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The number of mobile phones is growing much faster than our own population Dale de la Rey/AFP

For the first time ever people are outnumbered on Earth by mobile devices.

A comparison of real-time data from mobile network analysis firm GSMA Intelligence and the US Census Bureau reveals that the number of active SIM cards surpassed the number of humans some time in the last few weeks.

The number of active mobile devices currently stands at 7.22 billion, whilst there are fewer than 7.2 billion people.

The speed at which the global mobile network is growing suggests that the crossover occured somewhere around the 7.19 billion mark.

The human population is growing at 1.2% annually, which comes in at about two people per second.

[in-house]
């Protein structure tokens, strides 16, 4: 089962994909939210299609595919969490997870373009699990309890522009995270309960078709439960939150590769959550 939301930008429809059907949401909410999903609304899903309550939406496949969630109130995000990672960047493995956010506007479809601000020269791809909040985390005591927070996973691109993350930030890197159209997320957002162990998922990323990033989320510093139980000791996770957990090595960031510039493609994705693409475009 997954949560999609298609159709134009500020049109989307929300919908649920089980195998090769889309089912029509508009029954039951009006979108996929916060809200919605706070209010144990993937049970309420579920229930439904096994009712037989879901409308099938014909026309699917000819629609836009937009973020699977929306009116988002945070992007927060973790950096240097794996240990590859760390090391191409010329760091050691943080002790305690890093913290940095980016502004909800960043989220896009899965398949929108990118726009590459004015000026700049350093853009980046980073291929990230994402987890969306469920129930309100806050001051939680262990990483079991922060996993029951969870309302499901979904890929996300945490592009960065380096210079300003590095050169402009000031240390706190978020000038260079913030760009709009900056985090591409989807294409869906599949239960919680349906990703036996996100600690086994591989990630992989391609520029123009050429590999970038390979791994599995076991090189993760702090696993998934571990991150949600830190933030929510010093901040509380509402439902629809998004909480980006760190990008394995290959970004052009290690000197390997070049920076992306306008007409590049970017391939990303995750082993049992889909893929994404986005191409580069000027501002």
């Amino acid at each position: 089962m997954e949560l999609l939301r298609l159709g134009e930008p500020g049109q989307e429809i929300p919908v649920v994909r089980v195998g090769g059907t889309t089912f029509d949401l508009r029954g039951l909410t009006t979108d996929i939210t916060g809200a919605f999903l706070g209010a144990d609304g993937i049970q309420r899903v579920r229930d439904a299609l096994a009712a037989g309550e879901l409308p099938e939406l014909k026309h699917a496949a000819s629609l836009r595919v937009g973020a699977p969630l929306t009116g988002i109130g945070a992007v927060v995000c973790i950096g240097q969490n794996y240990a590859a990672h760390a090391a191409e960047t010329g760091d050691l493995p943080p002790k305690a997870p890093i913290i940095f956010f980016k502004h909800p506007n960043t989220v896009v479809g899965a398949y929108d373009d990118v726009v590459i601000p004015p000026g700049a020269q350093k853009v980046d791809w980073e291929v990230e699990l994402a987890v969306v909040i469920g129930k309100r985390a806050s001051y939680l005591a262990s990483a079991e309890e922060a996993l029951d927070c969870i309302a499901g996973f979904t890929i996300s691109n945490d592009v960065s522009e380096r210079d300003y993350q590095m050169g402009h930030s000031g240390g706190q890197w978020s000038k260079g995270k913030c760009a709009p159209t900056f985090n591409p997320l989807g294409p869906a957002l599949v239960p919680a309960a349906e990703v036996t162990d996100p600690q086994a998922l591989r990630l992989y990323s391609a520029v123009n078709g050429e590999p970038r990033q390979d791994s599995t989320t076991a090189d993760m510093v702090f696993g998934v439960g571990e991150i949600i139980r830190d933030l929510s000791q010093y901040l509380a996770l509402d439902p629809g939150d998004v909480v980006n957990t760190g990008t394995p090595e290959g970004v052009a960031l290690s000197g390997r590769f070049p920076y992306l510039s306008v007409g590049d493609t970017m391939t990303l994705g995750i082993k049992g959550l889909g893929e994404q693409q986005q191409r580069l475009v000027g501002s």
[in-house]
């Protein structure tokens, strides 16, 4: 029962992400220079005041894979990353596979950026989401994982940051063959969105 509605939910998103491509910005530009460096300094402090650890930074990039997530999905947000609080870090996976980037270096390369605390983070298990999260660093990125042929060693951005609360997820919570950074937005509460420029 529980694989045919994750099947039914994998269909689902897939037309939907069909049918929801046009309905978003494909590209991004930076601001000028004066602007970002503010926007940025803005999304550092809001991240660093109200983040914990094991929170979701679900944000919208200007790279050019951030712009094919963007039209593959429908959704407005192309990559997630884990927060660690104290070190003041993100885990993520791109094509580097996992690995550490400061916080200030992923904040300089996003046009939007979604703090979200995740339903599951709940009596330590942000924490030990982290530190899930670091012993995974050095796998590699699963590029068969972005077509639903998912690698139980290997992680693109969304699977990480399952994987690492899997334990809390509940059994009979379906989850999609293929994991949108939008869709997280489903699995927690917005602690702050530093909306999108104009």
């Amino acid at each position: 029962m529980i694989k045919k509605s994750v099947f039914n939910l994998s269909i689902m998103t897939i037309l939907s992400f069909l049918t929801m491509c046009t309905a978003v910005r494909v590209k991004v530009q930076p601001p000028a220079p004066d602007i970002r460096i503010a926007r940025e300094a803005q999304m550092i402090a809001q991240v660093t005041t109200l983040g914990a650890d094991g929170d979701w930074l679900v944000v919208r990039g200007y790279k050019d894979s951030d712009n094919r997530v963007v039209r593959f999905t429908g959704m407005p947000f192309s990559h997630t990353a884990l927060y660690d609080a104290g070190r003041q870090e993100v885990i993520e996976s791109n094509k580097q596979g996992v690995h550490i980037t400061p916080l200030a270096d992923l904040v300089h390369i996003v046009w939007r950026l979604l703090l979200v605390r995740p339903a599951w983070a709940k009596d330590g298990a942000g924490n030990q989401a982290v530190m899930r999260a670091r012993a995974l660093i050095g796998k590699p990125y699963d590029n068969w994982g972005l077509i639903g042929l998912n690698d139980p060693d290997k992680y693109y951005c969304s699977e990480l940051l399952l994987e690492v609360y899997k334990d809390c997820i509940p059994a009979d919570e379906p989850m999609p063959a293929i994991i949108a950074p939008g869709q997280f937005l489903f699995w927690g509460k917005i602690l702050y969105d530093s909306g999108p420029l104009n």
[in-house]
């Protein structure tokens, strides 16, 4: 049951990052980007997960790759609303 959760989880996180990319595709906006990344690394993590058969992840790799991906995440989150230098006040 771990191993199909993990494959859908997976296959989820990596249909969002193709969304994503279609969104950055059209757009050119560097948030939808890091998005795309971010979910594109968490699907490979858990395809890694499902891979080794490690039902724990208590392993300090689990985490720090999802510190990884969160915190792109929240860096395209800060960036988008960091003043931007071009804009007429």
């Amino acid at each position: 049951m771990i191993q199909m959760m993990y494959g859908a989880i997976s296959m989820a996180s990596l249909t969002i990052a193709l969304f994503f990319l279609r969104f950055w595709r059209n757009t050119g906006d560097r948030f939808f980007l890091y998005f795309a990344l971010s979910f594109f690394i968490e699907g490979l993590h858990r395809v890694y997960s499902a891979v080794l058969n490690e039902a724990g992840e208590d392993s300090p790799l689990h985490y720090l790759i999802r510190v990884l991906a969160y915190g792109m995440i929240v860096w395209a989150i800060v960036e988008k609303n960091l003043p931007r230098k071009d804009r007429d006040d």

The number of devices, on the other hand, is multiplying at a rate five times that.

"No other technology has impacted us like the mobile phone. It's the fastest growing manmade phenomenon ever - from zero to 7.2 billion in three decades," said Kevin Kimberlin, Chairman of Spencer Trask & Co.

Spencer Trask backs Millicom, a startup company that has partnered with Facebook and Internet.org to bring mobile connections to the developing world.

Leonard Gubar, Director of Millicom, hailed the mobile phone as "miraculous." He said: "Today, you can do everything with a mobile phone."

And this trend is set to get even bigger, as much of the developing world remains unconnected.

More than half of the world's population do not have a mobile phone, which means that many in the developed world actively use more than one SIM card.

That's not all though. GSMA's data also considers machine-to-machine networks, the mobile devices that communicate exclusively with other devices, for instance smart meters. There are around 250 million machine-to-machine connections, according to CNET.

That number is, in fact, just enough to push active mobile devices beyond the current human population count.

So, by some measurements, we're still ahead. But that won't last.